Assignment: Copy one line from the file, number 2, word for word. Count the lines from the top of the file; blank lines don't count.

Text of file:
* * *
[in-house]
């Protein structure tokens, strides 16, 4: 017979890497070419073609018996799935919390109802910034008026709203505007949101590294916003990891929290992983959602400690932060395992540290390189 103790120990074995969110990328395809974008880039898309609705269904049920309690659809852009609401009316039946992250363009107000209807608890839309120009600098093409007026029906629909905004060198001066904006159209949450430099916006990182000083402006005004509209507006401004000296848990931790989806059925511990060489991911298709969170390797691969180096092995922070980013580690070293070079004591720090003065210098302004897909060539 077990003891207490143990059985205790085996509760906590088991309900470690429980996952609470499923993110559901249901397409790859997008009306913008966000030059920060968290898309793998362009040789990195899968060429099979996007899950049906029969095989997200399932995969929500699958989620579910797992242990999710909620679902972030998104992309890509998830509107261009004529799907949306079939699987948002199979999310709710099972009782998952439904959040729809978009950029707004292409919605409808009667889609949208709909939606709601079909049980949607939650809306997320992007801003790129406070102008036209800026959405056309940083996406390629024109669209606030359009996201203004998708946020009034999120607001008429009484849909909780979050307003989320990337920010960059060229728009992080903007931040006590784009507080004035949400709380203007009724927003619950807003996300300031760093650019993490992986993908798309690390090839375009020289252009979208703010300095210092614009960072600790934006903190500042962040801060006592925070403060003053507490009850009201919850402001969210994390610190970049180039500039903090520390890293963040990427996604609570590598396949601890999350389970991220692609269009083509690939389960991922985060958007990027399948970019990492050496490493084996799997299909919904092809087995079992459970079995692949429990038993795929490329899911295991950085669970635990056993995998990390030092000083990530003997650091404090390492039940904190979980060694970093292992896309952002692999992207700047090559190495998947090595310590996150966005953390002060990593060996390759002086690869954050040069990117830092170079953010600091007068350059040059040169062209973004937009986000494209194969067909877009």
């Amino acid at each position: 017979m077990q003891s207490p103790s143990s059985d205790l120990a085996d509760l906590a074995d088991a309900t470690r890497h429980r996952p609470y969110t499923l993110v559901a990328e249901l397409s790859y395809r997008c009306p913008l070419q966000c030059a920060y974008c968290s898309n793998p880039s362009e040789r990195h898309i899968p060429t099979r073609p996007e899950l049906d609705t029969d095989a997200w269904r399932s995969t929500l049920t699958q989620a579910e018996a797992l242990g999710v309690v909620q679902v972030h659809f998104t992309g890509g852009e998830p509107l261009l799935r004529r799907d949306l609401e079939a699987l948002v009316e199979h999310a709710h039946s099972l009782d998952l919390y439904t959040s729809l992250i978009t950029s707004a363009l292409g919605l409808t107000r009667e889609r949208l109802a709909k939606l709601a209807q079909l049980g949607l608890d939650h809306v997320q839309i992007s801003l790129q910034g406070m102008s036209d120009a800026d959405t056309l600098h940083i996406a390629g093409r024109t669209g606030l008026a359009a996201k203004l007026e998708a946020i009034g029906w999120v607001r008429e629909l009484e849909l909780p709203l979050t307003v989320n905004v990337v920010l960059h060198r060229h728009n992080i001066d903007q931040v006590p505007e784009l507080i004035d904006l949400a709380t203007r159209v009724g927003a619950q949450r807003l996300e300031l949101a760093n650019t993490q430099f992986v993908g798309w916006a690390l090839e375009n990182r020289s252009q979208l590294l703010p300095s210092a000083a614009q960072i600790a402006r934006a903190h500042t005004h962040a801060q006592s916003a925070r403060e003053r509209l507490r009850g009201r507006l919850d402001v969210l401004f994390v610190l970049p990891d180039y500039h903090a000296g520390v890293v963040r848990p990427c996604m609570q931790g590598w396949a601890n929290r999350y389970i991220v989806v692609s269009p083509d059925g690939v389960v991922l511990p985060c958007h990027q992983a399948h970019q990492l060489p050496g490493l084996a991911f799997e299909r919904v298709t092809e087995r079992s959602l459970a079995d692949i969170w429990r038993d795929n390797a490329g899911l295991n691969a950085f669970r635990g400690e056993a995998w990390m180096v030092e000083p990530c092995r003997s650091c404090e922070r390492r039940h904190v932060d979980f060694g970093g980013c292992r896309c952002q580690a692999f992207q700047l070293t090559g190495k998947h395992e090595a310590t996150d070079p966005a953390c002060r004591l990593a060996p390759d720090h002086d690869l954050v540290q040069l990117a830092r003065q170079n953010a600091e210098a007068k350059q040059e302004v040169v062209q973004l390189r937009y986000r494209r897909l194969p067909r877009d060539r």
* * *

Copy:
């Protein structure tokens, strides 16, 4: 017979890497070419073609018996799935919390109802910034008026709203505007949101590294916003990891929290992983959602400690932060395992540290390189 103790120990074995969110990328395809974008880039898309609705269904049920309690659809852009609401009316039946992250363009107000209807608890839309120009600098093409007026029906629909905004060198001066904006159209949450430099916006990182000083402006005004509209507006401004000296848990931790989806059925511990060489991911298709969170390797691969180096092995922070980013580690070293070079004591720090003065210098302004897909060539 077990003891207490143990059985205790085996509760906590088991309900470690429980996952609470499923993110559901249901397409790859997008009306913008966000030059920060968290898309793998362009040789990195899968060429099979996007899950049906029969095989997200399932995969929500699958989620579910797992242990999710909620679902972030998104992309890509998830509107261009004529799907949306079939699987948002199979999310709710099972009782998952439904959040729809978009950029707004292409919605409808009667889609949208709909939606709601079909049980949607939650809306997320992007801003790129406070102008036209800026959405056309940083996406390629024109669209606030359009996201203004998708946020009034999120607001008429009484849909909780979050307003989320990337920010960059060229728009992080903007931040006590784009507080004035949400709380203007009724927003619950807003996300300031760093650019993490992986993908798309690390090839375009020289252009979208703010300095210092614009960072600790934006903190500042962040801060006592925070403060003053507490009850009201919850402001969210994390610190970049180039500039903090520390890293963040990427996604609570590598396949601890999350389970991220692609269009083509690939389960991922985060958007990027399948970019990492050496490493084996799997299909919904092809087995079992459970079995692949429990038993795929490329899911295991950085669970635990056993995998990390030092000083990530003997650091404090390492039940904190979980060694970093292992896309952002692999992207700047090559190495998947090595310590996150966005953390002060990593060996390759002086690869954050040069990117830092170079953010600091007068350059040059040169062209973004937009986000494209194969067909877009």